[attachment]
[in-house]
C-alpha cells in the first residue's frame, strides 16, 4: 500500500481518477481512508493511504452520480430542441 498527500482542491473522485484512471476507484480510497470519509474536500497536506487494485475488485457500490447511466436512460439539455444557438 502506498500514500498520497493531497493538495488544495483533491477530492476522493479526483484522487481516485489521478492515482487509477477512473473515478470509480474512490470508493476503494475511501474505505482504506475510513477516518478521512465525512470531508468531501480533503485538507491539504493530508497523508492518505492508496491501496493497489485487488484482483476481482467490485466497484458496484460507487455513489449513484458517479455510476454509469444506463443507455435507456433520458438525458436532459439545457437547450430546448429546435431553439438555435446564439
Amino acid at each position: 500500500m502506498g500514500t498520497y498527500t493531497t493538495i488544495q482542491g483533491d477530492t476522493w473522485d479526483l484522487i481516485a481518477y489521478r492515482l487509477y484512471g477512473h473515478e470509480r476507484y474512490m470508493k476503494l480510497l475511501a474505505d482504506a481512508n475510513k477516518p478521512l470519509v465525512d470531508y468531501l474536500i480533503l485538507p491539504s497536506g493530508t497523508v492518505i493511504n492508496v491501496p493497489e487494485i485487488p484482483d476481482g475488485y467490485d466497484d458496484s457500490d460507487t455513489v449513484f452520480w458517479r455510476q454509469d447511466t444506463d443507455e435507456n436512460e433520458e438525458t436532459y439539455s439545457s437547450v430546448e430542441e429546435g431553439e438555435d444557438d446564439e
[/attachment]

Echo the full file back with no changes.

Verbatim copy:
[in-house]
C-alpha cells in the first residue's frame, strides 16, 4: 500500500481518477481512508493511504452520480430542441 498527500482542491473522485484512471476507484480510497470519509474536500497536506487494485475488485457500490447511466436512460439539455444557438 502506498500514500498520497493531497493538495488544495483533491477530492476522493479526483484522487481516485489521478492515482487509477477512473473515478470509480474512490470508493476503494475511501474505505482504506475510513477516518478521512465525512470531508468531501480533503485538507491539504493530508497523508492518505492508496491501496493497489485487488484482483476481482467490485466497484458496484460507487455513489449513484458517479455510476454509469444506463443507455435507456433520458438525458436532459439545457437547450430546448429546435431553439438555435446564439
Amino acid at each position: 500500500m502506498g500514500t498520497y498527500t493531497t493538495i488544495q482542491g483533491d477530492t476522493w473522485d479526483l484522487i481516485a481518477y489521478r492515482l487509477y484512471g477512473h473515478e470509480r476507484y474512490m470508493k476503494l480510497l475511501a474505505d482504506a481512508n475510513k477516518p478521512l470519509v465525512d470531508y468531501l474536500i480533503l485538507p491539504s497536506g493530508t497523508v492518505i493511504n492508496v491501496p493497489e487494485i485487488p484482483d476481482g475488485y467490485d466497484d458496484s457500490d460507487t455513489v449513484f452520480w458517479r455510476q454509469d447511466t444506463d443507455e435507456n436512460e433520458e438525458t436532459y439539455s439545457s437547450v430546448e430542441e429546435g431553439e438555435d444557438d446564439e